Depolarization of skeletal muscle initiates Ca release through type-1 ryanodine receptor (RyR1) Ca release channels in the sarcoplasmic reticulum (SR). Concerted opening of multiple RyR1 channels at discrete SR Ca release sites generates small localized release events called Ca sparks, the elemental unit of SR Ca release in cells. Spark recruitment/summation is what generates the global Ca release transient that drives muscle contractility. Many studies have focused on the onset and termination of the Ca release transient. Fewer have focused on the RyR conduction/selectivity and none (to our knowledge) have studied what physiological ramifications the RyR permeation characteristics of RyR1 have on cellular Ca signaling phenomena like the Ca release transient. The RyR pore is thought to have a structure analogous to that of the bacterial K channel (KcsA). The RyR has a lumenal loop which contains a predicted pore helix and an amino acid motif (GGGIG) identified as a selectivity filter. Unlike the KcsA pore, the RyR pore has high conductance and is poorly selective. Published works as well as our own preliminary data have revealed some key molecular determinants that define the characteristic high conductance, poor selectivity of the RyR1 pore. This includes some naturally occurring mutants associated with central core disease (CCD). This proposal combines this information to define the mechanisms that govern RyR1 permeation under physiological conditions and applies this knowledge to define some key physiological ramifications of the single channel RyR1 permeation process. The following hypothesis is tested. Hypothesis: In cells, the poor selectivity of the RyR1 channel allows multiple ions (Ca, Mg &K) to compete for occupancy of the open pore. While this competition attenuates the net SR Ca efflux through the open pore, it also allows the pore to mediate its own counter ion flux during the Ca release process. This self counter-ion flow effectively clamps local SR membrane potential far from the Ca Nernst potential (ECa) making the trans-SR Ca driving force primarily dependent on the trans-SR Ca concentration gradient. This is physiologically important because it allows the RyR channel to sustain Ca release over an extended period of time (>5 ms or the rise time of Ca transient).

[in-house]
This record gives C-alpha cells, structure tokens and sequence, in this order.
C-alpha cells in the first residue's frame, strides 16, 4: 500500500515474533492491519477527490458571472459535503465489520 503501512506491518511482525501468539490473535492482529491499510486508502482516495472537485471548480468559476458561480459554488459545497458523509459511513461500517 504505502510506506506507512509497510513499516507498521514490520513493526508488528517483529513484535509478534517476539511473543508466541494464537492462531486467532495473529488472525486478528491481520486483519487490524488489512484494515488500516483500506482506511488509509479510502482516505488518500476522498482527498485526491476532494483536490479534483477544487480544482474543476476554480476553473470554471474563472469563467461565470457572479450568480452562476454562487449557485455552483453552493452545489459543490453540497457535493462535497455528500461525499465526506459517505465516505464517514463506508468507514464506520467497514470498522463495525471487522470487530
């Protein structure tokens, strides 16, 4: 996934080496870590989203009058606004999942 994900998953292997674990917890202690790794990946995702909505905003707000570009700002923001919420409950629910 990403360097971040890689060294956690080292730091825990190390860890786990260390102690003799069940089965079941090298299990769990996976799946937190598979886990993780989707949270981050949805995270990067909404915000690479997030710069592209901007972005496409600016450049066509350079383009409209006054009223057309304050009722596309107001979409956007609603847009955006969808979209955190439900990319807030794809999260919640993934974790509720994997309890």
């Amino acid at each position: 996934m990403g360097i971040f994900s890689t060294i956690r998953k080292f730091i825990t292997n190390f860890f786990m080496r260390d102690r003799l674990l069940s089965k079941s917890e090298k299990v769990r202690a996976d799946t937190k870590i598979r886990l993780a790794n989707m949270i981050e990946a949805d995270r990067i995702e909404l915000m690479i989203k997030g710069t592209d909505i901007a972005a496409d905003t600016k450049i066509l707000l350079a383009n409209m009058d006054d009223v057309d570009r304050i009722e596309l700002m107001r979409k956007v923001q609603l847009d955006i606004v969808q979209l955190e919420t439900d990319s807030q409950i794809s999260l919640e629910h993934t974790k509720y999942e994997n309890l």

The specific aims are: (1) Define how known molecular determinants of RyR1 permeation combine to generate/influence the conductance and selectivity of the open RyR1 pore. (2) Define functional consequences of the relatively poor selectivity of the RyR1 pore;namely attenuation of net SR Ca efflux through the open pore and the capacity of the open pore to carry its own counter ion flux during SR Ca efflux.
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